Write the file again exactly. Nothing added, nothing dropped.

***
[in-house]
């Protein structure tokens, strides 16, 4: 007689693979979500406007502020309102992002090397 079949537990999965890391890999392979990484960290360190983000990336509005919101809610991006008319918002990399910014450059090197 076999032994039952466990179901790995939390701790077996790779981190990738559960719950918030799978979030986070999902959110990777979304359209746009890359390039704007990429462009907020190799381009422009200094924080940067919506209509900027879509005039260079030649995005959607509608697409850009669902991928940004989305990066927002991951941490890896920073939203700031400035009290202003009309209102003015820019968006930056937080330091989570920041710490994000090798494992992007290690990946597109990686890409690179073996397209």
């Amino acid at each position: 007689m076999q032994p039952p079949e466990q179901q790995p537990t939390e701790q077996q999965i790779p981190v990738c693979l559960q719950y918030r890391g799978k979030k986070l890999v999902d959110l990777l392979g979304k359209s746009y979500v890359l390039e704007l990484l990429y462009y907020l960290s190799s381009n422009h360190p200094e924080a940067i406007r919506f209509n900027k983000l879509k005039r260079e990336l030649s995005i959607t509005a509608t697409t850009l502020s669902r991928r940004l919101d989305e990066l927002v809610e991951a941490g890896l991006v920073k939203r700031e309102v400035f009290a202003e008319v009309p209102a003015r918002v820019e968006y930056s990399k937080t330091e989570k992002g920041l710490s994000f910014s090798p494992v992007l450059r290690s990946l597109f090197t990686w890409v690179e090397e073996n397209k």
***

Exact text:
[in-house]
């Protein structure tokens, strides 16, 4: 007689693979979500406007502020309102992002090397 079949537990999965890391890999392979990484960290360190983000990336509005919101809610991006008319918002990399910014450059090197 076999032994039952466990179901790995939390701790077996790779981190990738559960719950918030799978979030986070999902959110990777979304359209746009890359390039704007990429462009907020190799381009422009200094924080940067919506209509900027879509005039260079030649995005959607509608697409850009669902991928940004989305990066927002991951941490890896920073939203700031400035009290202003009309209102003015820019968006930056937080330091989570920041710490994000090798494992992007290690990946597109990686890409690179073996397209």
């Amino acid at each position: 007689m076999q032994p039952p079949e466990q179901q790995p537990t939390e701790q077996q999965i790779p981190v990738c693979l559960q719950y918030r890391g799978k979030k986070l890999v999902d959110l990777l392979g979304k359209s746009y979500v890359l390039e704007l990484l990429y462009y907020l960290s190799s381009n422009h360190p200094e924080a940067i406007r919506f209509n900027k983000l879509k005039r260079e990336l030649s995005i959607t509005a509608t697409t850009l502020s669902r991928r940004l919101d989305e990066l927002v809610e991951a941490g890896l991006v920073k939203r700031e309102v400035f009290a202003e008319v009309p209102a003015r918002v820019e968006y930056s990399k937080t330091e989570k992002g920041l710490s994000f910014s090798p494992v992007l450059r290690s990946l597109f090197t990686w890409v690179e090397e073996n397209k």